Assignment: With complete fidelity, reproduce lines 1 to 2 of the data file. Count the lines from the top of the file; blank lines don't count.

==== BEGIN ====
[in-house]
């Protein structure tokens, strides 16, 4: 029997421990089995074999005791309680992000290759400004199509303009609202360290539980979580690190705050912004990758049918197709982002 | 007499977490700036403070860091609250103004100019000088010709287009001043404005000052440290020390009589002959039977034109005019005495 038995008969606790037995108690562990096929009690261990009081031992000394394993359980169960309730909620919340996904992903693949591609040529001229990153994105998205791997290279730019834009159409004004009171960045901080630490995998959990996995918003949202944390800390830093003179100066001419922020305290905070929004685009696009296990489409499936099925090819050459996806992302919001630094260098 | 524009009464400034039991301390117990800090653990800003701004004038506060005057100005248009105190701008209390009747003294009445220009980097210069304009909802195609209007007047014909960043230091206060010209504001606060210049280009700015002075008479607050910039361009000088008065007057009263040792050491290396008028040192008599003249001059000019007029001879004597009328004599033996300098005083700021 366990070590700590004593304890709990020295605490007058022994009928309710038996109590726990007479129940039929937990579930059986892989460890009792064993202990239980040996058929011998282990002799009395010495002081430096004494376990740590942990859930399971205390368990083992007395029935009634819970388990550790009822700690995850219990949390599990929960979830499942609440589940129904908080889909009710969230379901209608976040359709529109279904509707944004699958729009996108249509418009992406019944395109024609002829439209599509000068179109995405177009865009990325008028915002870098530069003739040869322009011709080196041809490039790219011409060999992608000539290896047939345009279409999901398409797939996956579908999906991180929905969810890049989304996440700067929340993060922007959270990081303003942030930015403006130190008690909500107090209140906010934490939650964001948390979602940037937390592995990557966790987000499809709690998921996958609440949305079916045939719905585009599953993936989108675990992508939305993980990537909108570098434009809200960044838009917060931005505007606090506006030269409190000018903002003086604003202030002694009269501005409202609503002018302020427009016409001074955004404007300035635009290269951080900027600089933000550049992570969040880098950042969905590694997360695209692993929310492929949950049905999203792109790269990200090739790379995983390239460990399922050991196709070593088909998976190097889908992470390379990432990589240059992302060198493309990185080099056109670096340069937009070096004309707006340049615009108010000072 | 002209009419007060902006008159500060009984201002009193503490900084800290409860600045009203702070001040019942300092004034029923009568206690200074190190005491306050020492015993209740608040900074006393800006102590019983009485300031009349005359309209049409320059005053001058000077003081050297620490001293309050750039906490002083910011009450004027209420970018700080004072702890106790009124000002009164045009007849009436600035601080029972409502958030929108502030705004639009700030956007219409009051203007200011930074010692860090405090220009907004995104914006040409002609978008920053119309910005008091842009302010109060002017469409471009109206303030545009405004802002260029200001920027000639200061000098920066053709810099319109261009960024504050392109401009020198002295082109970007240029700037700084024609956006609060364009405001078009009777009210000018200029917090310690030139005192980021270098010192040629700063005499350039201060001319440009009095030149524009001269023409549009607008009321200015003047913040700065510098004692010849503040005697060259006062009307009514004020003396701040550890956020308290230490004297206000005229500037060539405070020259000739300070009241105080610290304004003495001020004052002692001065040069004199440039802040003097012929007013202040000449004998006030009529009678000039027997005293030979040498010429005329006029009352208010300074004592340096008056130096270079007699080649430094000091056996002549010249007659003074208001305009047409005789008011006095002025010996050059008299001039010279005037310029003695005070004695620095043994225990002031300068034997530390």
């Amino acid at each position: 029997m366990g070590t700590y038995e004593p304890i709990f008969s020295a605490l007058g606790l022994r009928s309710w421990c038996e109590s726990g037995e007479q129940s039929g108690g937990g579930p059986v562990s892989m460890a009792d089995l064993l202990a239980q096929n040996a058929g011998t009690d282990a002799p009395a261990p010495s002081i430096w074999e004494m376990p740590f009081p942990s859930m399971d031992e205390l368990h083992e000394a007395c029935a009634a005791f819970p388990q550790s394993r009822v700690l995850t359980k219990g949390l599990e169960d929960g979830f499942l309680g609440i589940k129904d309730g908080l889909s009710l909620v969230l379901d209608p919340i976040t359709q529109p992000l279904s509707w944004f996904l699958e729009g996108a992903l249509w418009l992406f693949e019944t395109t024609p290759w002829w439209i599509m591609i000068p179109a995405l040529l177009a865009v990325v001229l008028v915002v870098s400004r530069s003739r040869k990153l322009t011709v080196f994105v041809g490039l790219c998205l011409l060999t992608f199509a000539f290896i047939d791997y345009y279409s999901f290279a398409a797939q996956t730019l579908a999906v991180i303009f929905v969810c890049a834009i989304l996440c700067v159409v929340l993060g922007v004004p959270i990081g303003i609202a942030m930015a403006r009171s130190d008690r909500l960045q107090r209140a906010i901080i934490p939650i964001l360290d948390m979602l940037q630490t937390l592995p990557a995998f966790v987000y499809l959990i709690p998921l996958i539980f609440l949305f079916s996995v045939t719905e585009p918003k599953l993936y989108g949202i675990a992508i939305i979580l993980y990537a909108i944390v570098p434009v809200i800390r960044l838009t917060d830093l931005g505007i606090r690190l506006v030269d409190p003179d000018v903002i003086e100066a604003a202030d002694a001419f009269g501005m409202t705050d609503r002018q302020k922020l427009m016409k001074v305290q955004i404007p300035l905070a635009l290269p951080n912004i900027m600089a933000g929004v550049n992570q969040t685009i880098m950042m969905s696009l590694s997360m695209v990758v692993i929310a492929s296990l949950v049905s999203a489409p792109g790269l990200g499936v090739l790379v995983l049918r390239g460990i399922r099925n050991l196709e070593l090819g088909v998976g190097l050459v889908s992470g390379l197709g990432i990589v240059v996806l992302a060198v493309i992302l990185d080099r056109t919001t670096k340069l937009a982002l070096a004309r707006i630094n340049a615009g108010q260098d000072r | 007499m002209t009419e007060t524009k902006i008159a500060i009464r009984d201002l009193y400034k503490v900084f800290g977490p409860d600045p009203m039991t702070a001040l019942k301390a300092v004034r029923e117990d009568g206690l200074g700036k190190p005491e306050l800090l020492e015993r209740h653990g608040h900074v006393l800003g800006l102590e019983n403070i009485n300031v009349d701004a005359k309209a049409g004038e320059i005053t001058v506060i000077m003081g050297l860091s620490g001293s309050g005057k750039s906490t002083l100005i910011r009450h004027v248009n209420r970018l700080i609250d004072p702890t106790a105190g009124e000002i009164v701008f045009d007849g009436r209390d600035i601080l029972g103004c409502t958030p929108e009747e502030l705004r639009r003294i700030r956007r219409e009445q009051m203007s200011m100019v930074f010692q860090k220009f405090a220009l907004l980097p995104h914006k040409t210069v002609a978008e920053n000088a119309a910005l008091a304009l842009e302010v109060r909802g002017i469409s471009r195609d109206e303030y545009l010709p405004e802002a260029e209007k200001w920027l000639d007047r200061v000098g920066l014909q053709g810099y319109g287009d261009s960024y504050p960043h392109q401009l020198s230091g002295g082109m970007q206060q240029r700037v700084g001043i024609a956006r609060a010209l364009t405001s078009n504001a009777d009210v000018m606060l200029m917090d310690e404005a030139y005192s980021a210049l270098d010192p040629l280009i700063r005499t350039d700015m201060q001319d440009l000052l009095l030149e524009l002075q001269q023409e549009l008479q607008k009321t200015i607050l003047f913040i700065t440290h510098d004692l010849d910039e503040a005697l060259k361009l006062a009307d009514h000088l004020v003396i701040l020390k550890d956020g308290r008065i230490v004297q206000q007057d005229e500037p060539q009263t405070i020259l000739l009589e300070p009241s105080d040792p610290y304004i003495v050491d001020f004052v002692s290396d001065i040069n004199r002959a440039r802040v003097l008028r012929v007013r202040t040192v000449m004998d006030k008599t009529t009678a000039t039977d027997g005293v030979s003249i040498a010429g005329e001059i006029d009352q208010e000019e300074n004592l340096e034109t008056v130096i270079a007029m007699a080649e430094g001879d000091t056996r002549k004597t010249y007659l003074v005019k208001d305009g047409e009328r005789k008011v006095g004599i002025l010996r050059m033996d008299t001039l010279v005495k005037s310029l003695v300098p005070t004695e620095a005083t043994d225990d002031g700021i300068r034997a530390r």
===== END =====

[in-house]
């Protein structure tokens, strides 16, 4: 029997421990089995074999005791309680992000290759400004199509303009609202360290539980979580690190705050912004990758049918197709982002 | 007499977490700036403070860091609250103004100019000088010709287009001043404005000052440290020390009589002959039977034109005019005495 038995008969606790037995108690562990096929009690261990009081031992000394394993359980169960309730909620919340996904992903693949591609040529001229990153994105998205791997290279730019834009159409004004009171960045901080630490995998959990996995918003949202944390800390830093003179100066001419922020305290905070929004685009696009296990489409499936099925090819050459996806992302919001630094260098 | 524009009464400034039991301390117990800090653990800003701004004038506060005057100005248009105190701008209390009747003294009445220009980097210069304009909802195609209007007047014909960043230091206060010209504001606060210049280009700015002075008479607050910039361009000088008065007057009263040792050491290396008028040192008599003249001059000019007029001879004597009328004599033996300098005083700021 366990070590700590004593304890709990020295605490007058022994009928309710038996109590726990007479129940039929937990579930059986892989460890009792064993202990239980040996058929011998282990002799009395010495002081430096004494376990740590942990859930399971205390368990083992007395029935009634819970388990550790009822700690995850219990949390599990929960979830499942609440589940129904908080889909009710969230379901209608976040359709529109279904509707944004699958729009996108249509418009992406019944395109024609002829439209599509000068179109995405177009865009990325008028915002870098530069003739040869322009011709080196041809490039790219011409060999992608000539290896047939345009279409999901398409797939996956579908999906991180929905969810890049989304996440700067929340993060922007959270990081303003942030930015403006130190008690909500107090209140906010934490939650964001948390979602940037937390592995990557966790987000499809709690998921996958609440949305079916045939719905585009599953993936989108675990992508939305993980990537909108570098434009809200960044838009917060931005505007606090506006030269409190000018903002003086604003202030002694009269501005409202609503002018302020427009016409001074955004404007300035635009290269951080900027600089933000550049992570969040880098950042969905590694997360695209692993929310492929949950049905999203792109790269990200090739790379995983390239460990399922050991196709070593088909998976190097889908992470390379990432990589240059992302060198493309990185080099056109670096340069937009070096004309707006340049615009108010000072 | 002209009419007060902006008159500060009984201002009193503490900084800290409860600045009203702070001040019942300092004034029923009568206690200074190190005491306050020492015993209740608040900074006393800006102590019983009485300031009349005359309209049409320059005053001058000077003081050297620490001293309050750039906490002083910011009450004027209420970018700080004072702890106790009124000002009164045009007849009436600035601080029972409502958030929108502030705004639009700030956007219409009051203007200011930074010692860090405090220009907004995104914006040409002609978008920053119309910005008091842009302010109060002017469409471009109206303030545009405004802002260029200001920027000639200061000098920066053709810099319109261009960024504050392109401009020198002295082109970007240029700037700084024609956006609060364009405001078009009777009210000018200029917090310690030139005192980021270098010192040629700063005499350039201060001319440009009095030149524009001269023409549009607008009321200015003047913040700065510098004692010849503040005697060259006062009307009514004020003396701040550890956020308290230490004297206000005229500037060539405070020259000739300070009241105080610290304004003495001020004052002692001065040069004199440039802040003097012929007013202040000449004998006030009529009678000039027997005293030979040498010429005329006029009352208010300074004592340096008056130096270079007699080649430094000091056996002549010249007659003074208001305009047409005789008011006095002025010996050059008299001039010279005037310029003695005070004695620095043994225990002031300068034997530390």